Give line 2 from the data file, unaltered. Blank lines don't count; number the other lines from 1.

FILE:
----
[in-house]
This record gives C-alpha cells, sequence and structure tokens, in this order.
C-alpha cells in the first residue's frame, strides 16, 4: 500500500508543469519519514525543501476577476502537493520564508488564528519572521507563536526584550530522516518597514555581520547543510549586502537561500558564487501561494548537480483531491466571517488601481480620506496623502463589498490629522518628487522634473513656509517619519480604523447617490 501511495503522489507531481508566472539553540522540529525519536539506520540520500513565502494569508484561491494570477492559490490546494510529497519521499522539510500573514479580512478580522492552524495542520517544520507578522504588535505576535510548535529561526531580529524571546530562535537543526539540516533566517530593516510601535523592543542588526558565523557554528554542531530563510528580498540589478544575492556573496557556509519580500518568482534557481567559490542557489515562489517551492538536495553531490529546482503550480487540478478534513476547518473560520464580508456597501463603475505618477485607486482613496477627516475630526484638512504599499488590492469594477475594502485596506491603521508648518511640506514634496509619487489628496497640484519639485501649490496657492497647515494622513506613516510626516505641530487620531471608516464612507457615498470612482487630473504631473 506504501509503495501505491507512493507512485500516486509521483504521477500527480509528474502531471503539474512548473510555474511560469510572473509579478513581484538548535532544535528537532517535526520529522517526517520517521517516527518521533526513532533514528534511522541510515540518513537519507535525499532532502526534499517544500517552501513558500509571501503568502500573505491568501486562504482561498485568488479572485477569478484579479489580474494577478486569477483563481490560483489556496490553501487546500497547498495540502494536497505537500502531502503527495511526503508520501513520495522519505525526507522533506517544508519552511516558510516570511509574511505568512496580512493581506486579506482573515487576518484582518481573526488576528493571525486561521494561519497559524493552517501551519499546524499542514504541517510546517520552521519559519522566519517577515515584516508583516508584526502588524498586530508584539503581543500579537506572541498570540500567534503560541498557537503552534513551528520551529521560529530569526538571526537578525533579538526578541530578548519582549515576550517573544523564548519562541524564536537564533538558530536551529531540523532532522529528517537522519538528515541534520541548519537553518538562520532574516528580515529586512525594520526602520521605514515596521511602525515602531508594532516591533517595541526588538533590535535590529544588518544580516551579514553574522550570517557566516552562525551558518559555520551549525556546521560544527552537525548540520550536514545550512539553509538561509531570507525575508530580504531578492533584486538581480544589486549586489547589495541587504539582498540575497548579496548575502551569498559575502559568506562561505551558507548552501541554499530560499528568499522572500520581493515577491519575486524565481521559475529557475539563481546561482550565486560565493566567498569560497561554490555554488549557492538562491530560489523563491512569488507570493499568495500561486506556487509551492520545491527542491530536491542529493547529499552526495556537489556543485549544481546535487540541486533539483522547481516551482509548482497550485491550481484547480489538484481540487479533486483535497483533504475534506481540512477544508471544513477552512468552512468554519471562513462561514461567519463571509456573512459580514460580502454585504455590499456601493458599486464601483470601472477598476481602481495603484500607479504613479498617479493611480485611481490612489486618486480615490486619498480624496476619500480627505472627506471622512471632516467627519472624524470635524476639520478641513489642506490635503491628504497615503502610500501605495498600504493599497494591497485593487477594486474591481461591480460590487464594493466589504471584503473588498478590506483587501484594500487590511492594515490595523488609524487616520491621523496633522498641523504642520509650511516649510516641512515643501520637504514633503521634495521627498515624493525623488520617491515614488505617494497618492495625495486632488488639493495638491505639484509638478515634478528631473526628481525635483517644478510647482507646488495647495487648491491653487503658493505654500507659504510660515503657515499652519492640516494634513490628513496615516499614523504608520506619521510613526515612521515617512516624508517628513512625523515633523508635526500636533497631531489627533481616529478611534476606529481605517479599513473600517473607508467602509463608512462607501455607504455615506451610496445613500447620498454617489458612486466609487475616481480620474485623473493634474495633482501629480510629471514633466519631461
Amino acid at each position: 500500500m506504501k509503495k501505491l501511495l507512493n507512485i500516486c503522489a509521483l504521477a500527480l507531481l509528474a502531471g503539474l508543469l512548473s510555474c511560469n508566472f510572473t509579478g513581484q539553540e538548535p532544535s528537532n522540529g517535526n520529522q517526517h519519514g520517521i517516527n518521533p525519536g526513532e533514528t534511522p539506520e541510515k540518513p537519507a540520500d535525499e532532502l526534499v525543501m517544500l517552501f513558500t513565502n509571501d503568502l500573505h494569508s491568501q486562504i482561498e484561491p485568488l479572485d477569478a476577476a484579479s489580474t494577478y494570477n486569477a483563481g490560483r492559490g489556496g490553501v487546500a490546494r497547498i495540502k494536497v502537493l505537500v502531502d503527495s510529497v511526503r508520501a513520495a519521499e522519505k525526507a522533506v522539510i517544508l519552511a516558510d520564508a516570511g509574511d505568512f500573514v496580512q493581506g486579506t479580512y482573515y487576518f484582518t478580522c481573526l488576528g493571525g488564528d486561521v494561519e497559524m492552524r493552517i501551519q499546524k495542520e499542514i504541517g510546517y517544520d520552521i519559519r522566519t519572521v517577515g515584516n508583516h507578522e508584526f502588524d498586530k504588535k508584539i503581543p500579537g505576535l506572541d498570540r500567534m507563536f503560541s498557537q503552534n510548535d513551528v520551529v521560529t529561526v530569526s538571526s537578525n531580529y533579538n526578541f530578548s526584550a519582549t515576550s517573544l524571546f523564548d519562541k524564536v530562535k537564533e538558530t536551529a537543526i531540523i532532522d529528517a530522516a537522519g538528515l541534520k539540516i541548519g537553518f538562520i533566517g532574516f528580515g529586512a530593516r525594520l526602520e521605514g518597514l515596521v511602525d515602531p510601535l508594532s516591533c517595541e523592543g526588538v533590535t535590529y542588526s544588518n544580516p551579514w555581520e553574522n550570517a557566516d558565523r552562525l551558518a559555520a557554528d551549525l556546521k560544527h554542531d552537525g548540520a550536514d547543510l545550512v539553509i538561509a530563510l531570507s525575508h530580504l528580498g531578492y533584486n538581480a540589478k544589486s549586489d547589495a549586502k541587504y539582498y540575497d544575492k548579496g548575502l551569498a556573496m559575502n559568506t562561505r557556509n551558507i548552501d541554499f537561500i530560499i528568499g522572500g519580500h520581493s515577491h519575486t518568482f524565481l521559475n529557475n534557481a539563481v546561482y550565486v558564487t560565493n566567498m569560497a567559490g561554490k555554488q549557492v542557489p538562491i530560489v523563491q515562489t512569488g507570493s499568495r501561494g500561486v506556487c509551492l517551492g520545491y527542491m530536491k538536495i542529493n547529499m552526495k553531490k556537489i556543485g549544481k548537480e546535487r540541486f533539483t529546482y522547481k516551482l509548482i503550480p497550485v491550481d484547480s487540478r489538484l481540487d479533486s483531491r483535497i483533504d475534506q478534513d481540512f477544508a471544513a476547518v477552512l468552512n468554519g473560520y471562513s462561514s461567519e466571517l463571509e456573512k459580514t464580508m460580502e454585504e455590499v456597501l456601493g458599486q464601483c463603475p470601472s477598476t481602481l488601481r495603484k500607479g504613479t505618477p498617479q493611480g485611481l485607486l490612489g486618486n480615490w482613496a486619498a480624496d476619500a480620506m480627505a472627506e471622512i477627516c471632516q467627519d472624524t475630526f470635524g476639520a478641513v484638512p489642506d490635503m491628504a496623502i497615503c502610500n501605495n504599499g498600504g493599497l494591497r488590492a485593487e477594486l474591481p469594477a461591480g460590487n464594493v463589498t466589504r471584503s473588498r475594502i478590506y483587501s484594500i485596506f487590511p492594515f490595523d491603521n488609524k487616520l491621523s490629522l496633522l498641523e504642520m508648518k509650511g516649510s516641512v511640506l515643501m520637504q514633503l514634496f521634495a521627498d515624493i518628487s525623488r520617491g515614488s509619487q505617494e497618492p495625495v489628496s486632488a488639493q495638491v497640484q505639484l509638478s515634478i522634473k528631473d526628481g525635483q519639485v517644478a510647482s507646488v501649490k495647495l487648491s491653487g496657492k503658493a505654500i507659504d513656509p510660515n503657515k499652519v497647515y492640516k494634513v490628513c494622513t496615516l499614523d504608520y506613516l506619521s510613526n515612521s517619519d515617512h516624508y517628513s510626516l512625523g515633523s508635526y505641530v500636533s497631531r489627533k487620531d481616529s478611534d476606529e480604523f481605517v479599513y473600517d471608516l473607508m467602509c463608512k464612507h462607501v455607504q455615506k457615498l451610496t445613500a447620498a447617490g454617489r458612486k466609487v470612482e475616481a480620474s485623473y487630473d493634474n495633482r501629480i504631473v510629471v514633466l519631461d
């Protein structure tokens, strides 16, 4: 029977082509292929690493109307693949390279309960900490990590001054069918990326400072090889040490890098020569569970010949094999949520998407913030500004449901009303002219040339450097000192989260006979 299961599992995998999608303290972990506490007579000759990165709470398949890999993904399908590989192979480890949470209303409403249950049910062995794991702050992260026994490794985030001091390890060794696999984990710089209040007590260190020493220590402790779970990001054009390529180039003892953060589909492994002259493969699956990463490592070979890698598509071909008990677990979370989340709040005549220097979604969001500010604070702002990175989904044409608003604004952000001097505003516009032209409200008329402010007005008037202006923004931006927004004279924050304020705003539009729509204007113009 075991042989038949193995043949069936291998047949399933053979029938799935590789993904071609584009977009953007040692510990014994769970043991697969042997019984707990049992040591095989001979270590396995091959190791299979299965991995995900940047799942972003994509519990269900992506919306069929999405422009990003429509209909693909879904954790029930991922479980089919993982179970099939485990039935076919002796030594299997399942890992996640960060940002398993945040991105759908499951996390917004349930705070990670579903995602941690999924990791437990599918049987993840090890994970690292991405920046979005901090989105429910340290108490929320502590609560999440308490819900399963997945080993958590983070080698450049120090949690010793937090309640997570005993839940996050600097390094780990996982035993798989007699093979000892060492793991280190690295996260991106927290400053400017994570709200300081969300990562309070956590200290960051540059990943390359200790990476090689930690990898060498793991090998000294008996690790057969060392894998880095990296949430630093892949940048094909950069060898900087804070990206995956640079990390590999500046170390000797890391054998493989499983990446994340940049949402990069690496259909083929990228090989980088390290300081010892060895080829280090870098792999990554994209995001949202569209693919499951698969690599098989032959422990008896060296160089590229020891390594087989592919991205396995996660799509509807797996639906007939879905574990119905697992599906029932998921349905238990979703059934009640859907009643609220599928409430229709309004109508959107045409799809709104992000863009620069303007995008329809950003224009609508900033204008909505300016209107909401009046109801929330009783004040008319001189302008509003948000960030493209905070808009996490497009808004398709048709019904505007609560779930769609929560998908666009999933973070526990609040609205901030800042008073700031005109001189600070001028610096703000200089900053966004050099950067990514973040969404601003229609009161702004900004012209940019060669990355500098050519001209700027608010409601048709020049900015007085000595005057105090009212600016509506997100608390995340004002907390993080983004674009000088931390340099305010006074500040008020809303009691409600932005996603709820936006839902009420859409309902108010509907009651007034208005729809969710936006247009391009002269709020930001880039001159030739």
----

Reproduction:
This record gives C-alpha cells, sequence and structure tokens, in this order.